Consumer debtors routinely have various related difficulties with mortgages following the filing of a Chapter 7 bankruptcy. Unfortunately, the first thought is that the bankruptcy attorney messed up when that really is not the case. They think the attorney put the home into the bankruptcy when it was meant to be left out. However, all debt and assets must be listed and included for disclosure purpose in a bankruptcy. Debtors who want to keep their home, have a choice to reaffirm the debt by signing a Reaffirmation Agreement or by simply continuing to make monthly payments. In most cases, it is advantageous for a debtor not to reaffirm a mortgage debt, but rather just continue to maintain payments, particularly when the home is under water and no equity exists in the property. If they reaffirmed the debt and eventually had to give up the house because they moved to take another job for instance, they would be back on the hook for the mortgage debt.
So what kind of problems come up when a debtor does not formally reaffirm the debt in bankruptcy, but their intention is to keep the property and continue making payments:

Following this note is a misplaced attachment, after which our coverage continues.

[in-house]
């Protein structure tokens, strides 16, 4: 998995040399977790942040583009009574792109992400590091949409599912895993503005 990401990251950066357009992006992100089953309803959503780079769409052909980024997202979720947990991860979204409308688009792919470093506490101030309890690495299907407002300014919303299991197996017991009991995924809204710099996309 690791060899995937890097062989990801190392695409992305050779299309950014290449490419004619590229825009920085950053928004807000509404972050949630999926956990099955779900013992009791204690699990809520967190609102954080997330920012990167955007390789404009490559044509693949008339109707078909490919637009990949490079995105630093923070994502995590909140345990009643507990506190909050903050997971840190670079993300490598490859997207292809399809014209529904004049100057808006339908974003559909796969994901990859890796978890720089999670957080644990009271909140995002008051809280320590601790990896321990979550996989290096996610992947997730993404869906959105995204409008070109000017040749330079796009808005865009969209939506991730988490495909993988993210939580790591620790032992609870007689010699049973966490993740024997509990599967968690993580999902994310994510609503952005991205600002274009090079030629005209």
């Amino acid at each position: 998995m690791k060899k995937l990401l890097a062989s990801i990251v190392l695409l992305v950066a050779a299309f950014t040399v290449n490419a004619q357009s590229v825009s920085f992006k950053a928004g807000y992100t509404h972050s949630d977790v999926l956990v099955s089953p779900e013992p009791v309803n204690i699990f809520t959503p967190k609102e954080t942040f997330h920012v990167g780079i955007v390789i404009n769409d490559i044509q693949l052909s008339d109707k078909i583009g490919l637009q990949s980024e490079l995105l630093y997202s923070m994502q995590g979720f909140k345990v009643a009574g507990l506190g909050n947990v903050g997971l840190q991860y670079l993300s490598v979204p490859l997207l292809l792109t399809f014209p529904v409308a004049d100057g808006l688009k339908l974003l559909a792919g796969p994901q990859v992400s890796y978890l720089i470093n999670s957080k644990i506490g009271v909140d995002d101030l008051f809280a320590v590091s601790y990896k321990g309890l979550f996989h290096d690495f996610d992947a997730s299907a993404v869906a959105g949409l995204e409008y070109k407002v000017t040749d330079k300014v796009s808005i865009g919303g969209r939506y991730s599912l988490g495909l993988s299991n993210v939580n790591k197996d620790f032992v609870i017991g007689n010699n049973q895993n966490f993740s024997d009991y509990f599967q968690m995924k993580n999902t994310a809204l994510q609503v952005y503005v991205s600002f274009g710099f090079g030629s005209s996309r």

- Whether or not a reaffirmation of a mortgage is required
- When it is advantageous to reaffirm a mortgage
- Whether mortgage statements will be sent absent a reaffirmation
- Whether loan modifications are available absent a reaffirmation
- Whether refinancing with the same lender is possible absent a reaffirmation
- Whether mortgage payments will be reported to credit bureaus
The National Association of Consumer Bankruptcy Attorneys (NACBA) has been extensively involved with the Consumer Finance Protection Bureau (CFPB) in an effort to implement new mortgage servicing rules addressing this hopefully later this year on these issues. Right now, it may be best to consult with an attorney who is familiar with these problems and the terminology that is used in both bankruptcy and foreclosure to try and get to the bottom of the problem and find a solution. There are ways to get around these roadblocks that an attorney will be able to help. This includes getting the mortgage payments recorded on your credit, getting the mortgage company to send you statements and finally getting a loan mod approved. For more information, please contact Christie D. Arkovich, P.A.